It’s also interesting to see a feminist rush to the defense of Sarah Palin, a person who has set the feminist movement back 20 years.

    • Mark says:

      Very well put TexRex96, I can’ believe anyone can seriously consider this anything to do with gender to be honest. ‘cunt’ is the only word left in the English language that produces such an impression of extreme offence in a single word and when used in a that context as it was by Maher is wholly justified. If he wanted to be sexist and demeaning he would have called her a ‘slut’. Any linguist will tell you it is more to do with the sharpness of the sound that makes the word extreme than any connotation it may have about the vagina or pudenda in general!

      Sarah Palin has created the worst perception of woman since Paris Hilton. If it wasn’t for Nancy Pelosi and other strong female figures currently in the public eye the role of women in US politics could have easily been set back far more than 20 years! It still may if she is allowed to pedal her brand of “female success through ditzy stupidity and subservience to the faceless finance men in the back room” through another election cycle!!

      • I would like the number of any linguist who doesn’t take context into account when people are talking. Feel free to e-mail me.

      • Mark says:

        You wouldn’t find one Andrea, just as you wont find your comment as having anything to do with what I wrote if you read it again.

        In studying psychology (14 years ago so don’t blame me if I’m rusty) it was shown that language has tonal relationships to emotion just as color does. It is this synaesthesia that most likely formed language and brought us further along the evolutionary chain.

        The harsh K sound adds to the harshness of the word just as the K sound’s in kick, kill, crack and fuck also lend further power to them. That does nothing to detract from the impact of context, but enhances understanding of it.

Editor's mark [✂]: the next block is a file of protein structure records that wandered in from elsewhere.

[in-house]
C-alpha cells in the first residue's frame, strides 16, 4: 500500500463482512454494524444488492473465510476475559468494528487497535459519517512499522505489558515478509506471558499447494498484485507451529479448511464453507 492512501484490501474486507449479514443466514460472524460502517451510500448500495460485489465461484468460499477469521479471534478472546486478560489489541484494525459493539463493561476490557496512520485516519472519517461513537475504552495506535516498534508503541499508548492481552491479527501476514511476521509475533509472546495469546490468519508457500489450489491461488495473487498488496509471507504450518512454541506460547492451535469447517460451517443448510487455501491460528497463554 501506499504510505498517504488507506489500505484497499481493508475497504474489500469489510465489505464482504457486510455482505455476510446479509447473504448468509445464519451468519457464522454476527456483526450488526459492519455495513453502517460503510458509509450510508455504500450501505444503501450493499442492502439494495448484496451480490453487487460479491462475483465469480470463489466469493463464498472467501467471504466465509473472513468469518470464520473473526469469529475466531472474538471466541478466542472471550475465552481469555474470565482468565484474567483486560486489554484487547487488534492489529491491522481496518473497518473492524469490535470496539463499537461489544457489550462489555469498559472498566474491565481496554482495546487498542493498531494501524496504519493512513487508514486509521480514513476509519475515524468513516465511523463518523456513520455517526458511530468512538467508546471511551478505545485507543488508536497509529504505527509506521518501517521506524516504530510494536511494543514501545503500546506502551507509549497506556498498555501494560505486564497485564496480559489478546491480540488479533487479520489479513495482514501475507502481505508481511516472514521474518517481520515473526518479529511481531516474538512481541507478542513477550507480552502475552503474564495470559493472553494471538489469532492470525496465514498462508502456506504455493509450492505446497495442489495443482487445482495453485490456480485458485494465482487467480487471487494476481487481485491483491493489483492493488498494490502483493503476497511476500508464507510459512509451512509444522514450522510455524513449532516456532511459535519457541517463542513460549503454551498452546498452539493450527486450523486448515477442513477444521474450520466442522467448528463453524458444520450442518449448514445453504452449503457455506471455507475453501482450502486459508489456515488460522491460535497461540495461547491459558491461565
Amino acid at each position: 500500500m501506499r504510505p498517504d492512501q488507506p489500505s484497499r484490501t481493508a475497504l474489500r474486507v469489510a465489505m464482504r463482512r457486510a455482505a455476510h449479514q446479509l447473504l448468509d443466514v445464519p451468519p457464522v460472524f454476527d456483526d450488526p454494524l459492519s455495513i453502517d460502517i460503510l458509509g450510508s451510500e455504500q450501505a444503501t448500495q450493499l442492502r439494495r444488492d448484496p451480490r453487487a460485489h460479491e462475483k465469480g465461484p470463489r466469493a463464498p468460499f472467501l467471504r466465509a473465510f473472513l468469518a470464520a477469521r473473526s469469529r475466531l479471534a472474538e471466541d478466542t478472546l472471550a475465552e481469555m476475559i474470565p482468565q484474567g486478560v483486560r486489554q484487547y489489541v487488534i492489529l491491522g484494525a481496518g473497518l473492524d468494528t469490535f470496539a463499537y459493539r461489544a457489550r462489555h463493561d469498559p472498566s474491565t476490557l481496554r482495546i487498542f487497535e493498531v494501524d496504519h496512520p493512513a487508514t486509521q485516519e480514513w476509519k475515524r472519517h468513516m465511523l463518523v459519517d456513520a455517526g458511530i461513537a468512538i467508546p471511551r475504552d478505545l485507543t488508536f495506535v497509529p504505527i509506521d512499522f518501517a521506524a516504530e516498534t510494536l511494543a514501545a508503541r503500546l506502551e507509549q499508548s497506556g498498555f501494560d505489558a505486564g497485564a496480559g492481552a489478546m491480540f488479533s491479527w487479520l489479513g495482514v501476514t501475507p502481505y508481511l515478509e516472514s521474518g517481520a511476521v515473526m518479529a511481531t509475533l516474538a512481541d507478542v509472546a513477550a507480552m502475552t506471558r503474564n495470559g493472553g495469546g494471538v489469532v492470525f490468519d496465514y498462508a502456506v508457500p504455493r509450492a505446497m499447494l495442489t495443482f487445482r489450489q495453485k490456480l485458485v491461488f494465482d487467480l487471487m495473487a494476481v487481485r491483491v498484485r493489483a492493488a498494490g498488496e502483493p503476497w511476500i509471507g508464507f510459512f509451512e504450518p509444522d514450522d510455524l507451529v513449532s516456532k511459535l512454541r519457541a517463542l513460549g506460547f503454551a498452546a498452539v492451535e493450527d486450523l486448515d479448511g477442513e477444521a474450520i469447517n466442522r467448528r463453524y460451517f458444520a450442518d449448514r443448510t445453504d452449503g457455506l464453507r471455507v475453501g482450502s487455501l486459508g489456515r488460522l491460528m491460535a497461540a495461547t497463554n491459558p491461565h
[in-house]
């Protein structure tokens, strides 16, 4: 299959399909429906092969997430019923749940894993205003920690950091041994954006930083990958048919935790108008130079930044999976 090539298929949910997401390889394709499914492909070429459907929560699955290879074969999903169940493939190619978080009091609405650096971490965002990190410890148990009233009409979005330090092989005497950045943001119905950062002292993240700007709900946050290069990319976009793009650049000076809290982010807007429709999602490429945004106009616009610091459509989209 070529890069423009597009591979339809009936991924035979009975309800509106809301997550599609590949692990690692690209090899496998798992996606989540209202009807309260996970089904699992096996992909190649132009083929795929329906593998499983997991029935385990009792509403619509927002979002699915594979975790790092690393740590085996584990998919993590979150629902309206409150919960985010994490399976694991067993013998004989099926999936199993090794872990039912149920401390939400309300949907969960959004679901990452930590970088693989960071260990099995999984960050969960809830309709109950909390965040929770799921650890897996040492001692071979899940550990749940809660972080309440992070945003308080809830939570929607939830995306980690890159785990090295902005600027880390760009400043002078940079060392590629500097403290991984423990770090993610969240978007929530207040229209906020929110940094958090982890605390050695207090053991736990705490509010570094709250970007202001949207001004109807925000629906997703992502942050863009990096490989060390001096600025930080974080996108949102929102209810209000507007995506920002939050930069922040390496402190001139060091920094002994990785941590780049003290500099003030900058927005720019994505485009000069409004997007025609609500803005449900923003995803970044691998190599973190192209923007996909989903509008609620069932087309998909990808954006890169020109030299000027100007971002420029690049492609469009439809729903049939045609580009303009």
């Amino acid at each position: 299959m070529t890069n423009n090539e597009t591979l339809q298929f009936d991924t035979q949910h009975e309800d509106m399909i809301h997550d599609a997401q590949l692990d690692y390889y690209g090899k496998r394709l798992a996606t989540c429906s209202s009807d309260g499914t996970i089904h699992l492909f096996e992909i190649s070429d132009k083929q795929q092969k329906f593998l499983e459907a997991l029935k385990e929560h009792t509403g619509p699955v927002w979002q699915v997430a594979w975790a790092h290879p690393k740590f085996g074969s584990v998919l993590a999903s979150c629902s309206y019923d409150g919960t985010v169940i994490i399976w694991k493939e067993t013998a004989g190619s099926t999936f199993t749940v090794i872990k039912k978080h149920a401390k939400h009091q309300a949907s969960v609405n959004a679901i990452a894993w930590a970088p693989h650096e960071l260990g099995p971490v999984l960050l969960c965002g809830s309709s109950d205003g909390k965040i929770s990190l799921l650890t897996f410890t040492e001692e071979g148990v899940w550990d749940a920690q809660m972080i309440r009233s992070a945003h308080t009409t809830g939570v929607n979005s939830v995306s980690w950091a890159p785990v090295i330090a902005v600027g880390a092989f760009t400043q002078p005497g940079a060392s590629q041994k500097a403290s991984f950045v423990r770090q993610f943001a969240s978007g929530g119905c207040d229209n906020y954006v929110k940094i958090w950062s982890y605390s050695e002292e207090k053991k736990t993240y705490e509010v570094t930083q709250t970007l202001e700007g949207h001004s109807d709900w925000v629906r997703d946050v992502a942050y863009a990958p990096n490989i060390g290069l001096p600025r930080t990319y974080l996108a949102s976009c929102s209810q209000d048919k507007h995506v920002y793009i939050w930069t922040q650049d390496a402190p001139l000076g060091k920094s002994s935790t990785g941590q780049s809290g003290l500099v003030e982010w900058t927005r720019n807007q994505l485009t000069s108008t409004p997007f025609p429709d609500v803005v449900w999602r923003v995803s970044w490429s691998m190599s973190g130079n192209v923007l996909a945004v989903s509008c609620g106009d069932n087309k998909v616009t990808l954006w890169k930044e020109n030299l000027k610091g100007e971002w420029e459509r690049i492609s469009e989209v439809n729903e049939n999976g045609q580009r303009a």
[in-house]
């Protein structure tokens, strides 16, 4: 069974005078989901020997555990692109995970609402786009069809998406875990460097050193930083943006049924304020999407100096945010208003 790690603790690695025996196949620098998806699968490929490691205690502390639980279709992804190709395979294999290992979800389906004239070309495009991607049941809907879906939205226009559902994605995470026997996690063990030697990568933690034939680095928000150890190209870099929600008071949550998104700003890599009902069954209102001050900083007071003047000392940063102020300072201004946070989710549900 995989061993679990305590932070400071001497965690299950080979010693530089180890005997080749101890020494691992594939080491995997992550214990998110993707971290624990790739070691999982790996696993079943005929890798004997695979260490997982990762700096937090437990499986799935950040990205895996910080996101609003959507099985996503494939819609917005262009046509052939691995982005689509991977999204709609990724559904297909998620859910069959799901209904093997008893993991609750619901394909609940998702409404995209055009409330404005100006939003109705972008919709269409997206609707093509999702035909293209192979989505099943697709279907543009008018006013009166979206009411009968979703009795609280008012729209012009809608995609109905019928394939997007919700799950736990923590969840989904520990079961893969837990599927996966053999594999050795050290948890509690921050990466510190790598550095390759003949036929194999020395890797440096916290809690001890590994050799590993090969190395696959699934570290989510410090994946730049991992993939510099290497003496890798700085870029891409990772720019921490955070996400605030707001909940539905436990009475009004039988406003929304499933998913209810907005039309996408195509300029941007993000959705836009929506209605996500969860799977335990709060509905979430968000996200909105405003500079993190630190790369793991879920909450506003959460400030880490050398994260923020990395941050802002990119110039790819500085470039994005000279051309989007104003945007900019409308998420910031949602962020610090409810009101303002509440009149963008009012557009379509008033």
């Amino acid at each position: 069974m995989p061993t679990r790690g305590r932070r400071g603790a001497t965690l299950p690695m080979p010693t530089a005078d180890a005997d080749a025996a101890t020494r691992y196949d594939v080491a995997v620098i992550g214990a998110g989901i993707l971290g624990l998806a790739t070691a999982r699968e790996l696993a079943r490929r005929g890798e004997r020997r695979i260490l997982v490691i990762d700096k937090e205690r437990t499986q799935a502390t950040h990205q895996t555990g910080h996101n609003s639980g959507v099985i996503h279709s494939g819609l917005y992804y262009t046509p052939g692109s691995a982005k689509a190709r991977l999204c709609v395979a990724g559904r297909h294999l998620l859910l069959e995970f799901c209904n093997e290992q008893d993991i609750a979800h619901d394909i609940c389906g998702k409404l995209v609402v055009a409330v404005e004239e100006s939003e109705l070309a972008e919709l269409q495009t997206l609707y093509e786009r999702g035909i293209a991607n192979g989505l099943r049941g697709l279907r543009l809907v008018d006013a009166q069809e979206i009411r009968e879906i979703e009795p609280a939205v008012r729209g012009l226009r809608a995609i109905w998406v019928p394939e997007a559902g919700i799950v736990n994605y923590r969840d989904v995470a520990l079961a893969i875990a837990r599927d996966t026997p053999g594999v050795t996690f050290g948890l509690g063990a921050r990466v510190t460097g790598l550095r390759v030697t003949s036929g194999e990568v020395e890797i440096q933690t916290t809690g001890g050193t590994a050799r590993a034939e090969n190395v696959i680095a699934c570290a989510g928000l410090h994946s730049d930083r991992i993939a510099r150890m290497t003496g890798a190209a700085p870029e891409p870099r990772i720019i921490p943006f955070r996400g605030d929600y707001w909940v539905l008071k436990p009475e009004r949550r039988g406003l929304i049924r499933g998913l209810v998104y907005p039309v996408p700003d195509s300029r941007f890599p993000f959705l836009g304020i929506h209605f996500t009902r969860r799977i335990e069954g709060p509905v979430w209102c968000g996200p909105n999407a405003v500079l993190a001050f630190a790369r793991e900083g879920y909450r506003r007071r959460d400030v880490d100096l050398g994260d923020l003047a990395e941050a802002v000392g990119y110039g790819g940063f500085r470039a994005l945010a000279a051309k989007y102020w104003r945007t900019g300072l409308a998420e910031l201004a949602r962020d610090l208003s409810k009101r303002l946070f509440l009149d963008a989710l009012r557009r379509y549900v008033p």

I always thought Germaine Greer put it best by saying there was something precious about the word as one of the few remaining words in English that still retained its power to shock (or something to that effect).

  16. mofeto says:

    Did either of those women back the E.R.A.?
    Then they got what they deserved.
    If you’re going to act like a shark,then you better learn to swim with them.
    Besides,if the word is good enough for John McCain to refer to his wife, it’s good enough for Bill maher.
    Maybe he should be the Republican candidate for president in 2012.

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  18. TexRex96 says:

    I must commend Andrea for even posting my reply, among others — clearly she is interested in fostering intelligent debate on these topics and not just pushing an agenda. We can agree to disagree, but all things considered, I think this makes a great blog. At the end of the day, I think (hope) all of us are concerned about the portrayal of women by media figures, and such scrutiny keeps us all on our toes. Again, I personally don’t think Maher crossed any lines here, but he flirted with them — and this closer examination is clearly worthwhile.

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  20. Fred C. Dobbs says:

    Wrong again, Andrea: Current AMERICAN use of the word “cunt” is not the alpha male paradigm attacking woman-ness, it’s the antithesis of that: Similarly, for his historical record and in recent days Newt Gingrich has earned the same epithet. A “cunt” is an anti-woman, the epitome of those attributes diametrically opposite to those valued as womanly. And Mr. Mahrer is absolutely correct, Palin is a useless, self-serving and hypocritical cunt, as is Gingrich.

  21. Calling Palin a cunt is NOT an attack on women. It’s not attacking HER for BEING a woman. It’s a rude word, & offensive name, for someone who has earned both.

    • kimmoth says:

      +1; where I come from, it’s far more common to refer to blokes as cunts.

      Palin is simply a cunt. Her gender doesn’t factor.